Considering the significance of the kapok across the Amazon floodplains, it is easy to understand the importance of the fallen tree-person for all the residents of Belém, itself built on a floodplain, though the city has long forgotten its natural origins. On February 9, Kayan Rossi, the director of Urban Green Spaces for the Belém Department of the Environment (Semma), led an inspection of what was left of the CAN kapok. Specialists from the Brazilian Agricultural Research Corporation and the Federal Rural University of the Amazon also took part. Researchers collected samples of the tree to help determine the kapok’s exact age and, more importantly, whether there is any chance of regrowth.
While the fate of this tree-person remains unknown, the other hundreds of trees that make up the landscape of Belém also require care, especially the mango trees that have made the city famous. Planted more than 120 years ago, there is not a single winter when one does not fall. Before the CAN kapok, a mango tree had already toppled in January, thankfully with no human victims. The Semma director explained that the city, in partnership with the Federal Rural University of the Amazon, was in the process of compiling an inventory of Belém’s trees. They have already catalogued the tree-people in the Marco and Fátima neighborhoods and are scheduled to start work this week on the neighborhood of Nazaré, home of the CAN kapok. This inventory will make it possible to assess risks and plan for better management.
“Historically, the way trees have been planted in Belém has been haphazard, with much of it done by residents themselves. This is why the city has little control over its green spaces. Many of the species, including the kapok, and all the mango trees aren’t suited to urban areas. They were planted without soil testing or aerial surveys. That’s why so many of them keep falling. Mango trees, for example, are not suitable for urban afforestation, though no one knew this 120 years ago, when they were first planted. Now we have to deal with the consequences,” Kayan explained. The main problem with the mango trees is that Belém sits on shallow soil, which is not suitable for deep-rooted species. While kapoks are suited to this kind of soil, its soft wood attracts termites. Maybe it is not that the trees were planted in inappropriate locations, but that the city has cemented over the natural world around it.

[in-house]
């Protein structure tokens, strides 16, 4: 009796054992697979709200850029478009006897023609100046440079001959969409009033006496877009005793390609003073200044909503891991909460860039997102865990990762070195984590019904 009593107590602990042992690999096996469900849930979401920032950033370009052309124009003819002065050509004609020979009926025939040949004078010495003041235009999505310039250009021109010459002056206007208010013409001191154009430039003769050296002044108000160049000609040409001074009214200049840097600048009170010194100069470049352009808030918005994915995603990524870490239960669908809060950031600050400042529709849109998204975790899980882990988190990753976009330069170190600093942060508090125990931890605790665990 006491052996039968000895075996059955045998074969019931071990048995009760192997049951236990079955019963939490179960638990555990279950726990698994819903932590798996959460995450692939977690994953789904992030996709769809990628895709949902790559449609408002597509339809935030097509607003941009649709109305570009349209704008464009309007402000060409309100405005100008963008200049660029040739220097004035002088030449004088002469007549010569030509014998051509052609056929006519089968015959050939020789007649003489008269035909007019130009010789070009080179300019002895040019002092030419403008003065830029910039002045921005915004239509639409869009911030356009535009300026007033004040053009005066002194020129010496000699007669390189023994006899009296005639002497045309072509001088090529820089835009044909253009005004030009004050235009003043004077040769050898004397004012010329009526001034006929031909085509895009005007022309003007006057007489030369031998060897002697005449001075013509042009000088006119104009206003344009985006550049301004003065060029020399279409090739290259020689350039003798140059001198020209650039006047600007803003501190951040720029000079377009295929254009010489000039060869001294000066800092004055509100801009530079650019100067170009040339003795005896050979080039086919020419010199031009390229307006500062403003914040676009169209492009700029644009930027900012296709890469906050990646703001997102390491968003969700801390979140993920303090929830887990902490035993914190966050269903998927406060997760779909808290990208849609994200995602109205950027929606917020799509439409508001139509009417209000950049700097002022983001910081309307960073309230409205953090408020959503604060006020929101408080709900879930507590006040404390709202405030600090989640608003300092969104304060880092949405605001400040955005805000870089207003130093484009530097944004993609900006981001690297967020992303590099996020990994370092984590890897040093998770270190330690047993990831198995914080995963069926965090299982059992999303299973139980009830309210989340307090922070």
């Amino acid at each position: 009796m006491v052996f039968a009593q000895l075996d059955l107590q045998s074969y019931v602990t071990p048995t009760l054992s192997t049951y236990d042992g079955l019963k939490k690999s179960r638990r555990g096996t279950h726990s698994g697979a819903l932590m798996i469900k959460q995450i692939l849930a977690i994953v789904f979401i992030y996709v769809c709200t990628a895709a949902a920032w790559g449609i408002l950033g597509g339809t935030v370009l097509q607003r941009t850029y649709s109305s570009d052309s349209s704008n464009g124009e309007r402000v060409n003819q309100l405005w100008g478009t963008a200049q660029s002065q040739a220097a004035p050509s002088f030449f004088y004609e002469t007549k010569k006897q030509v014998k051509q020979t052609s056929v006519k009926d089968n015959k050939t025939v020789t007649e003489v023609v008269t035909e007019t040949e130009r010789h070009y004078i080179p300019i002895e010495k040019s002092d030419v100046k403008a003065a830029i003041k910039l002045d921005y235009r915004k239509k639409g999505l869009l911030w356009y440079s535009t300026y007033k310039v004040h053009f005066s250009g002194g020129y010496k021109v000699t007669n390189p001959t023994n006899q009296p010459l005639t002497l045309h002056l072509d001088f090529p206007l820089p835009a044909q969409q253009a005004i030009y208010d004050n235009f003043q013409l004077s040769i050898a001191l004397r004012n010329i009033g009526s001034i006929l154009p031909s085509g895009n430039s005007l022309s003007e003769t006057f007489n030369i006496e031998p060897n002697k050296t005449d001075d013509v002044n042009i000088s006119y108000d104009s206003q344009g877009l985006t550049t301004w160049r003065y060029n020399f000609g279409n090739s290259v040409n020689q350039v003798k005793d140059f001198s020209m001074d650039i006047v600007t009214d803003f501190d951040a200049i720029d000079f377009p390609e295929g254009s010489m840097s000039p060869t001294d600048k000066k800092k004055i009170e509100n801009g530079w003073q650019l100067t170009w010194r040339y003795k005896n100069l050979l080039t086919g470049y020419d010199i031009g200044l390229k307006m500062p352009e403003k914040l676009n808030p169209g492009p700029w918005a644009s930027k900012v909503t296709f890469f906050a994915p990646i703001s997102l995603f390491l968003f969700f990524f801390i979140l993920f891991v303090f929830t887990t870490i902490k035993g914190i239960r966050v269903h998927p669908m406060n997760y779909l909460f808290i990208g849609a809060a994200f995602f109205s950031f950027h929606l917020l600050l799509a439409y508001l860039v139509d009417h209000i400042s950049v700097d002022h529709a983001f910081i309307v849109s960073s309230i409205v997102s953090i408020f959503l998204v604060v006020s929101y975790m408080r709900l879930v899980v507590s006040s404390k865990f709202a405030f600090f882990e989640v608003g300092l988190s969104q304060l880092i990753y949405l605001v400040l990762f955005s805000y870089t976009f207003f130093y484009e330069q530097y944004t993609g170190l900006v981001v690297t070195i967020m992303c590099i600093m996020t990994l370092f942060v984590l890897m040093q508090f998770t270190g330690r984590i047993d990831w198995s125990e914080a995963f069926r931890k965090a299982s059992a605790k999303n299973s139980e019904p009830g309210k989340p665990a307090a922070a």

Semma last inspected the CAN kapok in 2012. A large lesion caused surprisingly by human urine led the city to build a fence around it. People had been urinating on the tree, which opened a wound big enough to fit a person. “It was like an open sore. The injury was treated, and the tree regenerated. From that point on, we considered it to be regenerating. We have been monitoring it and the other three kapoks in the area periodically ever since,” Kayan said.
Because the kapoks are located in a bustling area, where the Our Lady of Nazareth procession takes place, they are also being monitored by the board that oversees this religious celebration’s official events. During the emotional week of the kapok’s fall, a montage accusing the city of Belém of ignoring the board’s request to prune the tree was circulated on social media. In a release sent to SUMAÚMA by the coordinator of the 2023 Our Lady of Nazareth procession, Antônio Salame said that no major problems had been noted in the trees in Praça Santuário or along the procession route, but that every year the board asks the city to examine and prune the tree for the safety of the people in the procession.
Still, despite assurances from all those responsible that everything was done properly, the kapok fell.
Maybe what we should have done in the last 200 years was think about the safety of the tree—and not just the cars, the buildings, the passersby, and the people in the procession. What we should have done was think about how to protect the kapok from humanity.
Translated by Diane Whitty and Julia Sanches